From: The Seventh Man
There were three spots of white in the dim saloon, the faces of Stewart,
Lorrimer, and old Lew Perkins, and at the feet of Vic grew a spot of red.
Knowing with calm surety that no hand would lift against him even if he
turned his back, he walked out the door without a word and swung into the
saddle. There, for an instant, he calculated chances, for the street
stretched empty before and behind with not a sound of warning stirring in
the saloon. He was greatly tempted to ride to Dug Pym's for his blanket
roll and a few other traveling necessities, but he remembered that the men
of Alder rose to action with astonishing speed; within five minutes a group
of hard riders would be clattering up his trail with Pete Glass at their
head. An unlucky Providence had sent Pete to Alder on this day of all days.
There stood his redoubtable dusty roan at the hitching rack, her head low,
one ear back and one flopped forward, her under lip pendulous--in a pasture
full of horses one might pick her last either for stout heart or speed.
Even in spite of her history Vic would have engaged Grey Molly to beat the
roan at equal weights, but since he outbulked the sheriff full forty
pounds, he weighed in nice balance the necessity of shooting the roan
before he left Alder. It was, he decided, unpleasant but vital, and his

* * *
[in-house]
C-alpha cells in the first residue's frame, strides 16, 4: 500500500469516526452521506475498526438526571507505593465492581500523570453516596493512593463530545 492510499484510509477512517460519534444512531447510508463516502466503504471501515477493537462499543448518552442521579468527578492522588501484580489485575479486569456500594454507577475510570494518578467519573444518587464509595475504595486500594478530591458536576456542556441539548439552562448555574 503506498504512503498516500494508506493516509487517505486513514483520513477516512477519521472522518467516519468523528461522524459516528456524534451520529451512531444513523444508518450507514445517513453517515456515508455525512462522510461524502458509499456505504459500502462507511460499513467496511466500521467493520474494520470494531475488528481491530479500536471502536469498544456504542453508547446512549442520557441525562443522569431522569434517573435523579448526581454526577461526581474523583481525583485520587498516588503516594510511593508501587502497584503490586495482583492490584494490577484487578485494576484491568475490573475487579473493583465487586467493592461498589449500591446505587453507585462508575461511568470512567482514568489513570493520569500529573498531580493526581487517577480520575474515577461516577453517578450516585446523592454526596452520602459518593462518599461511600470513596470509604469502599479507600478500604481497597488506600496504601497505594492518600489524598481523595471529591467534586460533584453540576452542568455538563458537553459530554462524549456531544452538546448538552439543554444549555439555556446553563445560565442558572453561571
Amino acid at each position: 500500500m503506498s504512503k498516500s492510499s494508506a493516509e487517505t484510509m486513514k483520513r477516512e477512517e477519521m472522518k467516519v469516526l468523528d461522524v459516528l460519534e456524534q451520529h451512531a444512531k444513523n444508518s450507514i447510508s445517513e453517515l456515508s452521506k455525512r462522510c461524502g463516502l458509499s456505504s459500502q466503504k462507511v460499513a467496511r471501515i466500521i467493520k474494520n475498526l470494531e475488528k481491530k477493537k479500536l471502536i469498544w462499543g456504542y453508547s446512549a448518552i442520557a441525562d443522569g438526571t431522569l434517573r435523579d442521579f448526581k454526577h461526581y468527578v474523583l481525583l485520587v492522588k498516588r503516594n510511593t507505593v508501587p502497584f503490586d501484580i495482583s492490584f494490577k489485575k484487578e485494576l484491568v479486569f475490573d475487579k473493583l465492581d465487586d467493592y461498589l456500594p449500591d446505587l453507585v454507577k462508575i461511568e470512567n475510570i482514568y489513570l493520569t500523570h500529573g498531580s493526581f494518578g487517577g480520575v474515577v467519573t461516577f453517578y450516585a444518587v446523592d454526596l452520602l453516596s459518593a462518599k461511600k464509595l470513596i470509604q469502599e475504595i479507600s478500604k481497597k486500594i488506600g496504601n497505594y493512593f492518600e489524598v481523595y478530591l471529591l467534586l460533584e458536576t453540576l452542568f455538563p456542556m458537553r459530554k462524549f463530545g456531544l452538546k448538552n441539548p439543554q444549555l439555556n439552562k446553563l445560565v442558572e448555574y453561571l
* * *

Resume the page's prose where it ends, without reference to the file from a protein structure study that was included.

fingers had already slid around the butt of his gun when a horse whinnied
far off and the roan twitched up her head to listen. She was no longer a
cloddish lump of horseflesh, but an individual, a soul; Gregg's hand fell
from his gun. Cursing his sentimental weakness, he lifted Molly into a
canter down the street. Still no signs of awakening behind him or about;
only little Jack Sweeney playing tag with a black-and-tan puppy, the
triumphant cackle of a hen somewhere to the left; but as he neared the end
of the street, where the trail swung into the rocks of the slope, a door
banged far off and a voice was screaming: "Pete! Pete Glass!"
Grey Molly switched her tail nervously at the shout, but Vic was too wise
to let her waste strength hurrying up so sharp a declivity; that dusty roan
whose life he had spared would be spending it prodigally to overtake him
before long and Molly's power must be husbanded. So he kept her at a quick
walk by pressing the calf of one leg into her flank and turned in the
saddle to watch the town sink behind him. Sometime in the vague, stupid
past Marne had jog-trotted down this slope, but now he was a new man with
an eye which saw all things and a gun which could not fail. Figures,
singularly tiny and singularly distinct, swarmed into the street from
nowhere, men on horses, men swinging into saddles; here and there the slant
light of the afternoon twinkled on gun barrels, and ludicrous thin voices
came piping up the hill. As he reached the nether lip of Murphy's Pass a
small cavalcade detached itself from the main mass before Captain
Lorrimer's saloon and swept down the street, first a dusty figure on a
dusty horse, hardly visible; then a spot of red which must be Harry Fisher
on his blood-bay, with a long-striding sorrel beside him that could carry
no one except grim old Sliver Waldron. Behind these rode one with the
light glinting on his silver conchos--Mat Henshaw, the town Beau Brummel--
then the black Guss Reeve, and last of all "Ronicky" Joe on his pinto;
"Ronicky" Joe, handy man at all things, and particularly guns. It showed
how fast Pete Glass could work and how well he knew Alder, for Vic himself